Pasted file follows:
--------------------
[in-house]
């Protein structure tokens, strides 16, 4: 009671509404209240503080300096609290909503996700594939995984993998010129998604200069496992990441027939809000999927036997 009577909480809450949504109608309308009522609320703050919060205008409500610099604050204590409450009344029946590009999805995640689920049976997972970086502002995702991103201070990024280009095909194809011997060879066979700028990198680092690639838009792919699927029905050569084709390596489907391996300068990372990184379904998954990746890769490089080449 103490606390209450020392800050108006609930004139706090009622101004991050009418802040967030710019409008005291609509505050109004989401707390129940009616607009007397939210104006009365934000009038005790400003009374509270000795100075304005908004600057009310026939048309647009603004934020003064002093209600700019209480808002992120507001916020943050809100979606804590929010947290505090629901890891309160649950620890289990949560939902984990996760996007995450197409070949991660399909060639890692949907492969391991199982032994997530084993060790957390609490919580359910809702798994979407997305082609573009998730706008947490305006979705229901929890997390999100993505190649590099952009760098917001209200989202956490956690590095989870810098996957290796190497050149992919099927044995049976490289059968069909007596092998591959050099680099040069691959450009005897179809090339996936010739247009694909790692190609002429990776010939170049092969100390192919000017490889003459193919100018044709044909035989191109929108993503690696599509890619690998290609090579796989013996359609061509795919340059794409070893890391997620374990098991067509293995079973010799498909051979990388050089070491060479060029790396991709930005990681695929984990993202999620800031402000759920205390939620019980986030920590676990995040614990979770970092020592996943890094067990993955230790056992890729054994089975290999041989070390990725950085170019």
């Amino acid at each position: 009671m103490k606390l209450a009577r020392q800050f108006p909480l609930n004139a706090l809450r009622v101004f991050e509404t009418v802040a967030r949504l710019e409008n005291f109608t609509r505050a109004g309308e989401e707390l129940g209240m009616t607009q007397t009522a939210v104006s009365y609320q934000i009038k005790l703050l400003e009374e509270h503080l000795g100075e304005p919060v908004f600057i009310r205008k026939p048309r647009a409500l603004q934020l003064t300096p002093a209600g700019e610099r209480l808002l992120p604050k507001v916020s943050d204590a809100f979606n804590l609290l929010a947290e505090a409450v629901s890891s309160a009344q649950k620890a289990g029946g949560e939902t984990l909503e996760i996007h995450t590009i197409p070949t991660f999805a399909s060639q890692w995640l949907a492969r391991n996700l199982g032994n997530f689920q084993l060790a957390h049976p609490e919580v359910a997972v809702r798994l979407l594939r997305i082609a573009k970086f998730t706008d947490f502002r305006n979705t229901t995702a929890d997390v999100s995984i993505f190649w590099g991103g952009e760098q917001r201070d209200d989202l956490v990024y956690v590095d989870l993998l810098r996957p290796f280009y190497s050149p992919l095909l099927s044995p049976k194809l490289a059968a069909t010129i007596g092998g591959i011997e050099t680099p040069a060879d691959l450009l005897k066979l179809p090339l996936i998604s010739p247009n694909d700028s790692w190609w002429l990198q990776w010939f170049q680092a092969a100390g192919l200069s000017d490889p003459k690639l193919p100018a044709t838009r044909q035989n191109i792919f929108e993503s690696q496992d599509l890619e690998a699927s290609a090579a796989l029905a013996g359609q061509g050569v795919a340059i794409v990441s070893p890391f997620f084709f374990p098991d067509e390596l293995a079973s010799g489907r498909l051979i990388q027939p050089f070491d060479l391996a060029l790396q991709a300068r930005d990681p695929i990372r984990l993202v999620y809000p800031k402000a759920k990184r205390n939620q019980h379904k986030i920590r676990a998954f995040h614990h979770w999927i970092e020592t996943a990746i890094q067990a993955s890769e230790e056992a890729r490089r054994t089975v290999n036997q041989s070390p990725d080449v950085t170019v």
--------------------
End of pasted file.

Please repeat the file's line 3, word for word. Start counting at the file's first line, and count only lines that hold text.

């Amino acid at each position: 009671m103490k606390l209450a009577r020392q800050f108006p909480l609930n004139a706090l809450r009622v101004f991050e509404t009418v802040a967030r949504l710019e409008n005291f109608t609509r505050a109004g309308e989401e707390l129940g209240m009616t607009q007397t009522a939210v104006s009365y609320q934000i009038k005790l703050l400003e009374e509270h503080l000795g100075e304005p919060v908004f600057i009310r205008k026939p048309r647009a409500l603004q934020l003064t300096p002093a209600g700019e610099r209480l808002l992120p604050k507001v916020s943050d204590a809100f979606n804590l609290l929010a947290e505090a409450v629901s890891s309160a009344q649950k620890a289990g029946g949560e939902t984990l909503e996760i996007h995450t590009i197409p070949t991660f999805a399909s060639q890692w995640l949907a492969r391991n996700l199982g032994n997530f689920q084993l060790a957390h049976p609490e919580v359910a997972v809702r798994l979407l594939r997305i082609a573009k970086f998730t706008d947490f502002r305006n979705t229901t995702a929890d997390v999100s995984i993505f190649w590099g991103g952009e760098q917001r201070d209200d989202l956490v990024y956690v590095d989870l993998l810098r996957p290796f280009y190497s050149p992919l095909l099927s044995p049976k194809l490289a059968a069909t010129i007596g092998g591959i011997e050099t680099p040069a060879d691959l450009l005897k066979l179809p090339l996936i998604s010739p247009n694909d700028s790692w190609w002429l990198q990776w010939f170049q680092a092969a100390g192919l200069s000017d490889p003459k690639l193919p100018a044709t838009r044909q035989n191109i792919f929108e993503s690696q496992d599509l890619e690998a699927s290609a090579a796989l029905a013996g359609q061509g050569v795919a340059i794409v990441s070893p890391f997620f084709f374990p098991d067509e390596l293995a079973s010799g489907r498909l051979i990388q027939p050089f070491d060479l391996a060029l790396q991709a300068r930005d990681p695929i990372r984990l993202v999620y809000p800031k402000a759920k990184r205390n939620q019980h379904k986030i920590r676990a998954f995040h614990h979770w999927i970092e020592t996943a990746i890094q067990a993955s890769e230790e056992a890729r490089r054994t089975v290999n036997q041989s070390p990725d080449v950085t170019v």